The sports media badly needs a watchdog, and blogs have become it in sports. Sportswriters have always felt very comfortable on our pedestals, judging the athletes, even though there is an inherent unfairness in old, white people applying their sensibilities to games populated by young, black ones. But now the judges are being judged, finally. And we don’t like it so much. It is uncomfortable. We prefer holding the spotlight to being scalded by it, as Chris Berman would tell you after his televised rants went viral. I might like a photo of shirtless Jimmy Johnson dancing with a beer, but I don’t want to see the same kind of photo of myself here. (Neither do you, actually.) It would embarrass me, and you would laugh and mock, and that’s probably some of the cruelty Bissinger was objecting to so loudly. We don’t want you to be the judges. We want to be the judges. Pretty convenient on our part.
And this feeds a fear, too: Old Media is aging, and our beloved newspapers are dying, and we don’t seem to know what is cool any more. Did Kanye stink or am I fossilizing? Do blogs stink or are newspapers antiquated? The answers to those questions can’t be absolute. You can’t generalize about things this subjective and case-by-case specific. But it is certainly easier for us to shout at you angrily than it is to stare at our wrinkles in the mirror and confront our mortality. We are not right, and you are not wrong. But we are not wrong, and you are not right, either. It is just a different set of sensibilities. You can learn from newspapers. And we can learn from you.
I wasn’t wrong for leaving that Kanye concert while 11,000 other people danced and sang and stayed. I’m not wrong for hating American Idol, either. Our tastes are just different. The problems start when I presume that my way is the way, which is an attitude you see too much in a sanctimonious mainstream media. Then I am no different than Kanye — standing alone on a stage built upon my own arrogance and pomposity.
But you know what happens when old people try to figure out what young people want and can’t? “Who’s Now?” happens. Or we just become entrenched and stubborn and resistant to change, the way newspapers have been for years, and we continue to cover hockey and write games stories the way we always have instead of covering the mixed-martial arts and even pro wrestling the way we should. We are older people telling younger people what they should like and then acting surprised when you mock it or rebel against it. Newspapers aren’t giving you what you want. We are telling you what you should want, and you are doing an exceptional job of ignoring us.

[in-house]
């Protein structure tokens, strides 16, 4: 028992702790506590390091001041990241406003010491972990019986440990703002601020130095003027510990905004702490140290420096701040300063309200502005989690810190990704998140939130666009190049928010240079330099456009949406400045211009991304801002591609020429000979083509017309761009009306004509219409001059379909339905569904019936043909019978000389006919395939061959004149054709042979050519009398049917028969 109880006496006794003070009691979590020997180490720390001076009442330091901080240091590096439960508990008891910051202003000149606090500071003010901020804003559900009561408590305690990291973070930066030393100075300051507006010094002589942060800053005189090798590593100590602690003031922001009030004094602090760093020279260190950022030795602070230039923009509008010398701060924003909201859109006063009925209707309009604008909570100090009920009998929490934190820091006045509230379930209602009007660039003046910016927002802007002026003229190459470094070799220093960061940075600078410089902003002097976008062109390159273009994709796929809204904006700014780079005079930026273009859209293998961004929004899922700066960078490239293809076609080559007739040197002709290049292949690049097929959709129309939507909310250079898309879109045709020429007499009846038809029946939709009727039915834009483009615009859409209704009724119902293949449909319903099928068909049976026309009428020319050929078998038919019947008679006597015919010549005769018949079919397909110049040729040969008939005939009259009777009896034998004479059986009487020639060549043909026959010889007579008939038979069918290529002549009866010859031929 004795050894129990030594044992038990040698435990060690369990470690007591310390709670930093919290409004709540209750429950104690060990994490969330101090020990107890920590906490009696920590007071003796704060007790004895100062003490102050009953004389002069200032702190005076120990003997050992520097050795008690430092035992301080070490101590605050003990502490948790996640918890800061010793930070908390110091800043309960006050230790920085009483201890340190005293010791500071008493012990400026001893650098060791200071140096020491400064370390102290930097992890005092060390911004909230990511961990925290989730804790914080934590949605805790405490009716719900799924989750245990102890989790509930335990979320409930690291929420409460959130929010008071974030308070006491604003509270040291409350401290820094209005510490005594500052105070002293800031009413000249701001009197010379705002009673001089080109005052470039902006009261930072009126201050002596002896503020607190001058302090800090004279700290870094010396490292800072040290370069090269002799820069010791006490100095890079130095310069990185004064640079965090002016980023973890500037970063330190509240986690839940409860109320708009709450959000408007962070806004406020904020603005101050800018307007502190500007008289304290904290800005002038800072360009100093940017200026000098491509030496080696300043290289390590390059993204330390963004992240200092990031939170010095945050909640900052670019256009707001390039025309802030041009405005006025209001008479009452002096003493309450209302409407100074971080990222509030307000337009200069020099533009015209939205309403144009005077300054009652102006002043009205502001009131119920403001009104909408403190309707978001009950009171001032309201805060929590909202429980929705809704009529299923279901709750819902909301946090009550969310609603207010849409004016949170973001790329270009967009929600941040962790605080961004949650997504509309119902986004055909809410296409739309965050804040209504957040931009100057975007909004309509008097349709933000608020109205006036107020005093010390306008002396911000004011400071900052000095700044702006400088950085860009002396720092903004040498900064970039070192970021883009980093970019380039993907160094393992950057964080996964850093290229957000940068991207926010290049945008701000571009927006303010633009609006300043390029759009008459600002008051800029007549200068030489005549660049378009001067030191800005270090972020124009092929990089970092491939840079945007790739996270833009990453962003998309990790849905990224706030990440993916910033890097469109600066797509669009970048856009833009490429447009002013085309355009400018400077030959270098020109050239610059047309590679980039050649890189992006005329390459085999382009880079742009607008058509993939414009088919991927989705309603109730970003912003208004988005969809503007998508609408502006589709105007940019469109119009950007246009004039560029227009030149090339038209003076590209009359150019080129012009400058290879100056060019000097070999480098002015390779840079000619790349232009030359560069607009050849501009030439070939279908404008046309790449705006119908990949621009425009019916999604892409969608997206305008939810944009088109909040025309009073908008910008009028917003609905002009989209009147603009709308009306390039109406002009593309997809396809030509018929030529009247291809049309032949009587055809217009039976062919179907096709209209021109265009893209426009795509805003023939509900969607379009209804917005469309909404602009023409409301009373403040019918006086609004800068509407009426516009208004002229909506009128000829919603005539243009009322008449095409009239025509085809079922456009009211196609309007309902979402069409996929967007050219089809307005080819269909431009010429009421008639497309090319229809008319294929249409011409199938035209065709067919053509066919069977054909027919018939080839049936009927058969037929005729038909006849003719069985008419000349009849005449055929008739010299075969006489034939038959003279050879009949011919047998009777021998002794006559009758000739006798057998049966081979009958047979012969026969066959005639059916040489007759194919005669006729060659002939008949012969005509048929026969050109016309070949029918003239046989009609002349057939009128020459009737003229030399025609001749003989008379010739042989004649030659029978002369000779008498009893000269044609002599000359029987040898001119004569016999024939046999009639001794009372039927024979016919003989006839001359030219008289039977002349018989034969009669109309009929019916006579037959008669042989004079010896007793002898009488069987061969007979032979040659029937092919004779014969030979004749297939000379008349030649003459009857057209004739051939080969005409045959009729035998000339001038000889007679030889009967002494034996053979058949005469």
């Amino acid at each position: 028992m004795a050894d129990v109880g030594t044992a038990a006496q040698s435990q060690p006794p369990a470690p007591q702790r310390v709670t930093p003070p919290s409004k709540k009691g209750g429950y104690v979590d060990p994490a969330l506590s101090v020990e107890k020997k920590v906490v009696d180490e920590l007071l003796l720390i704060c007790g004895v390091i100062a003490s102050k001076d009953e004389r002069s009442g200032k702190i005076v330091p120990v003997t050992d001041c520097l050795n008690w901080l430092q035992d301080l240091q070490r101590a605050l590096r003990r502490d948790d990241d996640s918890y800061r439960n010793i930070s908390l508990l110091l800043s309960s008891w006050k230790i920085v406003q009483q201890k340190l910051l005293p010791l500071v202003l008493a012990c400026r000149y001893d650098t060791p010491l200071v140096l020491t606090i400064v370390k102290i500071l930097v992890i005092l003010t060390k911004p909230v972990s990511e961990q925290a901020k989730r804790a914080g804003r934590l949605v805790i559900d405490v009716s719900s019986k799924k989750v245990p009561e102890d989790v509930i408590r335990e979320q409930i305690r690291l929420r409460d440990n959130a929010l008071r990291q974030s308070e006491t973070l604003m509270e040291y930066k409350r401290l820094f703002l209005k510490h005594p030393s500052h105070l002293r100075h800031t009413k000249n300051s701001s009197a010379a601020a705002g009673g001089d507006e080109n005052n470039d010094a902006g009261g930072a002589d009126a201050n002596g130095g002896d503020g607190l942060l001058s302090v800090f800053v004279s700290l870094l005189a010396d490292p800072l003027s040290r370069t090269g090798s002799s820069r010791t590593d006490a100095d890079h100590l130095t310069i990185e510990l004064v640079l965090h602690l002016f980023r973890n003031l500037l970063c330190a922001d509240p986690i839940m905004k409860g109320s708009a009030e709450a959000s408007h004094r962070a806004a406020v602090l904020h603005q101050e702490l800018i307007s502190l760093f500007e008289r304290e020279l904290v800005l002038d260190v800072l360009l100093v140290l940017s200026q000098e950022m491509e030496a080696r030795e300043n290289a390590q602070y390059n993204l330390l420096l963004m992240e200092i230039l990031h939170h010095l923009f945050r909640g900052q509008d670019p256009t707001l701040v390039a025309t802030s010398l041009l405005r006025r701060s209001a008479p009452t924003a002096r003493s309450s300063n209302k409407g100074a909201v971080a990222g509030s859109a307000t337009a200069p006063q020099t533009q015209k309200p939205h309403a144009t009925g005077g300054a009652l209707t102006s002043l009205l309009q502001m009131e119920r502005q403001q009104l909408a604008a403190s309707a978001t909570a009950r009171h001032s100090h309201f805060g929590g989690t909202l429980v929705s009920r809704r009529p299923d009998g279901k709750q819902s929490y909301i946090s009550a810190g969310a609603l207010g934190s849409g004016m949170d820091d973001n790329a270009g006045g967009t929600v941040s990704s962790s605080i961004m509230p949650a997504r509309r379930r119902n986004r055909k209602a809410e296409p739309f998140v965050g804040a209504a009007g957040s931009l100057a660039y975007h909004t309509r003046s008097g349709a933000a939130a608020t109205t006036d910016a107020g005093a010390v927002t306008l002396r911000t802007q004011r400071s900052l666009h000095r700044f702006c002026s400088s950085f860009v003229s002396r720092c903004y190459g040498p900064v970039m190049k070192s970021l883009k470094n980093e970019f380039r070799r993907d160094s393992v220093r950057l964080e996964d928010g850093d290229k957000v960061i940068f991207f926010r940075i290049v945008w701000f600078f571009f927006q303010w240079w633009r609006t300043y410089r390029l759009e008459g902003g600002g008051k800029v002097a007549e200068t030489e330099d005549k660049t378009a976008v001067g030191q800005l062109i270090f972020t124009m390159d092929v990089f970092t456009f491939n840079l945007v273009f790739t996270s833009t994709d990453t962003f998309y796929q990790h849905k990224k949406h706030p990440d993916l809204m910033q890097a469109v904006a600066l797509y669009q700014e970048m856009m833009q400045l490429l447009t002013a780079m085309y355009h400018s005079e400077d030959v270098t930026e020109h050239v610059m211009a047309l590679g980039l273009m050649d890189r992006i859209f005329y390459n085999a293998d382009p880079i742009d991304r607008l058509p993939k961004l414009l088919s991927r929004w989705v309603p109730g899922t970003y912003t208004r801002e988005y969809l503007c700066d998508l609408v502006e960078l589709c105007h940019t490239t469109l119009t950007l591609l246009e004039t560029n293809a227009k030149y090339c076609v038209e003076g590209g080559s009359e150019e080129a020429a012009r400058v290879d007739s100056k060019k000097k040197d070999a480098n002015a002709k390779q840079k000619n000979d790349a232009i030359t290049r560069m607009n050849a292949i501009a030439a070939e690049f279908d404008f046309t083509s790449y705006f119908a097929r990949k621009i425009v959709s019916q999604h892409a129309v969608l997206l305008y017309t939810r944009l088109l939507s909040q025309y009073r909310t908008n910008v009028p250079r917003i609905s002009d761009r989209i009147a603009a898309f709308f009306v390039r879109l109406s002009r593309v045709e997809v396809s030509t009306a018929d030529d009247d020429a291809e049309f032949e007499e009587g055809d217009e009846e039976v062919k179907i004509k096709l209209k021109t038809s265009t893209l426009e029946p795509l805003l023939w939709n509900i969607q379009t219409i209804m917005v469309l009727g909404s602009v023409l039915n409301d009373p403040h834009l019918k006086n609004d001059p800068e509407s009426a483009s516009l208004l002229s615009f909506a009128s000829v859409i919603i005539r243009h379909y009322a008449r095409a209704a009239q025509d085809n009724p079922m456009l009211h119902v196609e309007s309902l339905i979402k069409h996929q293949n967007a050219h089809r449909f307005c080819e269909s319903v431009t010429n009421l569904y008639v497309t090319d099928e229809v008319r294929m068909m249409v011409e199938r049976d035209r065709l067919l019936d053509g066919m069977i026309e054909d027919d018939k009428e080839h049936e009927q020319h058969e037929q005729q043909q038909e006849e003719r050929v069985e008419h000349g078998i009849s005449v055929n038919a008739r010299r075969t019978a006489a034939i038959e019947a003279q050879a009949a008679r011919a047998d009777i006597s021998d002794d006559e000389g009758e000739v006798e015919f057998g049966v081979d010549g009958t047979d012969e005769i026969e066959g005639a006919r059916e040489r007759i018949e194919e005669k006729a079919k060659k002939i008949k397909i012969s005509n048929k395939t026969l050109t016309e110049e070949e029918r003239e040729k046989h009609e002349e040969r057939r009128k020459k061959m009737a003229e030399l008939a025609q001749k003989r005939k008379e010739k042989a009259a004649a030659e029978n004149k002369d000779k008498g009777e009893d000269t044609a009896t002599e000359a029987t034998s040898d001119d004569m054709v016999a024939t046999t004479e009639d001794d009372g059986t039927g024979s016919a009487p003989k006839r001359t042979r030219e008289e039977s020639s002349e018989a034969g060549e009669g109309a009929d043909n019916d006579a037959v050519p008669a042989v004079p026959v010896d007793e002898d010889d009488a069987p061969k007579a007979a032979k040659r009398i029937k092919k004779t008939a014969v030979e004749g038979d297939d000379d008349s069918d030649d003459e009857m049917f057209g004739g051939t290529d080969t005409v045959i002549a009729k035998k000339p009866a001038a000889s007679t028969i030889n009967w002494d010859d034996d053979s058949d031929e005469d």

The marketplace has spoken, and the marketplace always wins in business. As People Magazine and Us Magazine and In Touch Magazine and In Style and their ilk continue to proliferate and grow gossip at a time when no one is allegedly reading, newspapers don’t evolve and get left behind while sticking stubbornly to principles that today’s readers don’t want or care about. The need to keep up with changing tastes and sensibilities makes The New York Daily News climb into Clemens’ bedroom while The New York Times refuses to write anything about his infidelities. Who is correct there? The newspaper taking the high ground? Or the one sinking into the sewage to sell you what you want? The Times is one of, what, three newspapers in America that can literally afford to live on the high ground while the rest of us drown?
ESPN, run by old newspaper people and trafficking on the credibility of newspapers, ignored the Clemens personal stuff until it couldn’t be ignored anymore. Then the 6 p.m. SportsCenter led with country-music singer speaks for the first time! Leinart photos first appeared on a blog and traveled like a whispered secret on the Internet. Then a newspaper columnist wrote about it, validating the story. Only then were they on ESPN. Jose Canseco-hating-A-Rod was broken by some guy who just happened to see Canseco’s book put out early in a bookstore. Kimbo Slice, headlining on CBS this month, is unlike any athlete ever — a complete and total Internet creation. You see where this is headed, right? The sports fan is starting to cover sports with us, invading our turf without going to journalism school or sweating on a beat. We can embrace that. Or we can fight against it and lose.
Blogs pop out of the ground and get popular all the time now. Newspapers can’t and don’t.
Besides, for all the access we have, Old Media sometimes doesn’t do as much with it as we could. Baseball, as one example, seems to be covered better and more accurately underground, in the mathematical community, than it is anywhere in American newspapers. It is staggering how much more people without access sometimes can know than people with access. So sometimes the guy on his couch is smarter than the guy in the press box, and the fan should have both options and be discerning.
That’s not a bad thing. I don’t get to decide what’s good for you. You get to decide.
But I can still worry about the choices you make.